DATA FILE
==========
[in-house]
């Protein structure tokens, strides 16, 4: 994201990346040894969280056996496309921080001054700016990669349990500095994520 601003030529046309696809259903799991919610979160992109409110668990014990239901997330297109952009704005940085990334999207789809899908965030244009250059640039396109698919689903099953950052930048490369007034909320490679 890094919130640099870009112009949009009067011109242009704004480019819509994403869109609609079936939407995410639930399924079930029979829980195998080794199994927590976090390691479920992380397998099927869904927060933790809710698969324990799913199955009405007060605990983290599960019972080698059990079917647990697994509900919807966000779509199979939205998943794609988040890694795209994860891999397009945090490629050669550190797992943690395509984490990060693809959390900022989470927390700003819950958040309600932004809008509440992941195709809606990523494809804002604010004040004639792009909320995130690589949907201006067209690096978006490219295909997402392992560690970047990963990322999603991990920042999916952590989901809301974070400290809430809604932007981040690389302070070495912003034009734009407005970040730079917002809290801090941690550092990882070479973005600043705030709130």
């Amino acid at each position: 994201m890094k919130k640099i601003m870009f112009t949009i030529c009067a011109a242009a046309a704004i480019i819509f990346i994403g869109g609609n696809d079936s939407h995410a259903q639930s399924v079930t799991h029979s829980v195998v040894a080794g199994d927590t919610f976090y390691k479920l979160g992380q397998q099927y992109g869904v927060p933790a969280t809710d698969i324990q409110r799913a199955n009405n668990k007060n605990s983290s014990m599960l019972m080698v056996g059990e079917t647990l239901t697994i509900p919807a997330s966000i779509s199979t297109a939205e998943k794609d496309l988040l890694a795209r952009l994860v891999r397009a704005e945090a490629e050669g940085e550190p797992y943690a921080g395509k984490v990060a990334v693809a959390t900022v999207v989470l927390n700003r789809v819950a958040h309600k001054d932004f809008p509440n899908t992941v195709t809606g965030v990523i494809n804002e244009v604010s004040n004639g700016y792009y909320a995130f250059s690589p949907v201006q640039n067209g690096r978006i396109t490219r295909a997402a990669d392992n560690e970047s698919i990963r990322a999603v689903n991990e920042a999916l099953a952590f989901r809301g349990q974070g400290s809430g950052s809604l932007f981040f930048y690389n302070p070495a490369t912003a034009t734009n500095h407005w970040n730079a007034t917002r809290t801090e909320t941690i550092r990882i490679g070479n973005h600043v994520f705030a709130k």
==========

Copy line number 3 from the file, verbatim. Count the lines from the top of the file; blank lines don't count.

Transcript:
């Amino acid at each position: 994201m890094k919130k640099i601003m870009f112009t949009i030529c009067a011109a242009a046309a704004i480019i819509f990346i994403g869109g609609n696809d079936s939407h995410a259903q639930s399924v079930t799991h029979s829980v195998v040894a080794g199994d927590t919610f976090y390691k479920l979160g992380q397998q099927y992109g869904v927060p933790a969280t809710d698969i324990q409110r799913a199955n009405n668990k007060n605990s983290s014990m599960l019972m080698v056996g059990e079917t647990l239901t697994i509900p919807a997330s966000i779509s199979t297109a939205e998943k794609d496309l988040l890694a795209r952009l994860v891999r397009a704005e945090a490629e050669g940085e550190p797992y943690a921080g395509k984490v990060a990334v693809a959390t900022v999207v989470l927390n700003r789809v819950a958040h309600k001054d932004f809008p509440n899908t992941v195709t809606g965030v990523i494809n804002e244009v604010s004040n004639g700016y792009y909320a995130f250059s690589p949907v201006q640039n067209g690096r978006i396109t490219r295909a997402a990669d392992n560690e970047s698919i990963r990322a999603v689903n991990e920042a999916l099953a952590f989901r809301g349990q974070g400290s809430g950052s809604l932007f981040f930048y690389n302070p070495a490369t912003a034009t734009n500095h407005w970040n730079a007034t917002r809290t801090e909320t941690i550092r990882i490679g070479n973005h600043v994520f705030a709130k």